His daughter McKenna got the unforgettable, once-in-a-lifetime gig after her mom posted a video on Facebook of her singing, which her aunt shared with Jeanne Mancini, March for Life president, for whom she works.

“She showed her a video of me singing the National Anthem at one of my school’s basketball games,” McKenna said. “So she said she would love if I could come and sing (at the march).”

After McKenna heard the news of being chosen, she knew she would have to be well-prepared, so she took voice lessons for weeks leading up to the event.

“I found out about a month beforehand, so I started to go for voice lessons,” she said.

While the high school freshman has had some experience singing the National Anthem before the boys’ and girls’ basketball games and those of the girls’ volleyball team — of which she is also a member — she said the notion of being out there during the March for Life rally was a bit daunting.

“I was little nervous, but my sister Bethany prayed with me beforehand, so that definitely made me feel better,” she said.

It’s clear that having her family there to support her was a great comfort.

“I don’t really have many close friends down in that area, and it would have been hard to get people from up here to go down, because we had school on Friday,” McKenna said. “But I’m glad I went with my mom and dad and my siblings.”

“We’re actually from that area originally, my aunt works for the Diocese in Arlington, my mom lives there, (and) all of my family still lives there,” Natalie added. “So, we have quite the network down there and we were able to stay with family.”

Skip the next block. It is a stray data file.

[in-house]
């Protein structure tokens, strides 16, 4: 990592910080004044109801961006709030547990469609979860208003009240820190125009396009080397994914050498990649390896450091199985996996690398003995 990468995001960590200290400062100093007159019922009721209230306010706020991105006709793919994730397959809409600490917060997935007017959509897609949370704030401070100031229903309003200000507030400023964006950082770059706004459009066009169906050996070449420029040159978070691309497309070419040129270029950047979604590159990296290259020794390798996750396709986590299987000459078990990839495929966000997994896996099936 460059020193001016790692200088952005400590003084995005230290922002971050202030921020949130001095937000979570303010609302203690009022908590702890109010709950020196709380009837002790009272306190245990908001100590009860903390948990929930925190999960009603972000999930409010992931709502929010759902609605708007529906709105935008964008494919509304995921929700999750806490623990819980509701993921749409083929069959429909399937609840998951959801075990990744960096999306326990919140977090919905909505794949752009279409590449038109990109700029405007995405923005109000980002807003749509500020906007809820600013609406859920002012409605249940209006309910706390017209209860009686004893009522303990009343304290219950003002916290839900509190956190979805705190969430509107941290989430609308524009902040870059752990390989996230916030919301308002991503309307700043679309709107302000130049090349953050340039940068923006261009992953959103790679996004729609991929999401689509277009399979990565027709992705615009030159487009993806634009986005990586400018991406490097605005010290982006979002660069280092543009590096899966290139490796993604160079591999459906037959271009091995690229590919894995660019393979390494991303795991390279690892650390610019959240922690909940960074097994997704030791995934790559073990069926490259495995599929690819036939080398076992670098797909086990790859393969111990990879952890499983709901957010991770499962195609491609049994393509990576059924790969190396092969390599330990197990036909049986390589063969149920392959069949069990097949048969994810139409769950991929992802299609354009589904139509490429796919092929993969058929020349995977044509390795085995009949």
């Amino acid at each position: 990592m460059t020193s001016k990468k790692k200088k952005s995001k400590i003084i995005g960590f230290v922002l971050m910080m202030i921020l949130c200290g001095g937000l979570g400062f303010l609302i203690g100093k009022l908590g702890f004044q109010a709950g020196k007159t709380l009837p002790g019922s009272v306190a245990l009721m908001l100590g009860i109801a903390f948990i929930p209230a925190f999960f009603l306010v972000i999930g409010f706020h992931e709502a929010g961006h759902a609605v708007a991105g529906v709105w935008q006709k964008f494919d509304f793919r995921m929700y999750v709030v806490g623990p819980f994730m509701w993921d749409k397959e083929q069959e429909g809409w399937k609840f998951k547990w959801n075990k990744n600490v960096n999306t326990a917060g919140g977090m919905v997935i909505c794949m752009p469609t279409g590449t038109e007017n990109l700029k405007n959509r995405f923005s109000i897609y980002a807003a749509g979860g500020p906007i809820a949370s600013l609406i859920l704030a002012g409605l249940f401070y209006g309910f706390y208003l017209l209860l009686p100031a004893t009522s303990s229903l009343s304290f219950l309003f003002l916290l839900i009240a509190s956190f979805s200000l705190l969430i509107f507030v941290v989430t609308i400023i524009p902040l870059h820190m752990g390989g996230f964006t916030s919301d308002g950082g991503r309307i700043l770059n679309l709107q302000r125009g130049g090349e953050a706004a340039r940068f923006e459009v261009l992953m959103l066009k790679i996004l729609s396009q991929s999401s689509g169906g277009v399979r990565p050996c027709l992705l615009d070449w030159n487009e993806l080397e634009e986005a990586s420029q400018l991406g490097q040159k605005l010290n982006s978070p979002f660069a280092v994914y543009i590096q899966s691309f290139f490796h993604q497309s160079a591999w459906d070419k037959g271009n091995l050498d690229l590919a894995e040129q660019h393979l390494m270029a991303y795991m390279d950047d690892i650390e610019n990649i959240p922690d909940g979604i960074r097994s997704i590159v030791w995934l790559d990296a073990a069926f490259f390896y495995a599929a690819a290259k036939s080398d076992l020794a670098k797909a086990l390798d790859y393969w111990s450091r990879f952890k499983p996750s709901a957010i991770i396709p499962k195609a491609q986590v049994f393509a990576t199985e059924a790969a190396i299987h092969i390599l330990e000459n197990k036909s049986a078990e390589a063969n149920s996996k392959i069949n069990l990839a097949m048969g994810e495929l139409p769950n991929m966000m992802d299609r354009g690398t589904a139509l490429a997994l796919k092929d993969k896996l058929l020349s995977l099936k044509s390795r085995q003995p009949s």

In addition to witnessing her daughter pay tribute to our great nation in song, the proud Pro-Life mom also got to experience the March for Life herself, which is something she’ll not soon forget.

“It’s almost reassuring to see all those people marching, because (generally) what you hear in the media and read in the newspapers or see on the news is nothing about (Pro-Life) or you only hear the other side of it,” she said. “To go there and see a line of people stretched out where you can’t even see the end of it, and the amount of people in front of you and next to you — it’s almost uplifting to know that this topic, this crisis, is so important to so many other people, too. You really leave there fulfilled.”

McKenna was equally impressed by the number of people who attended the March for Life and, in particular, the many young attendees there who were close to her own age.

“I was expecting to see more older people, so it was cool seeing all the young people there,” she said.

“I don’t think she knew what to expect,” her mom agreed.

Having now experienced it firsthand, McKenna is already looking forward to next year’s March for Life and hopes she can return.

“I would love to go back (to the March for Life) again,” she said.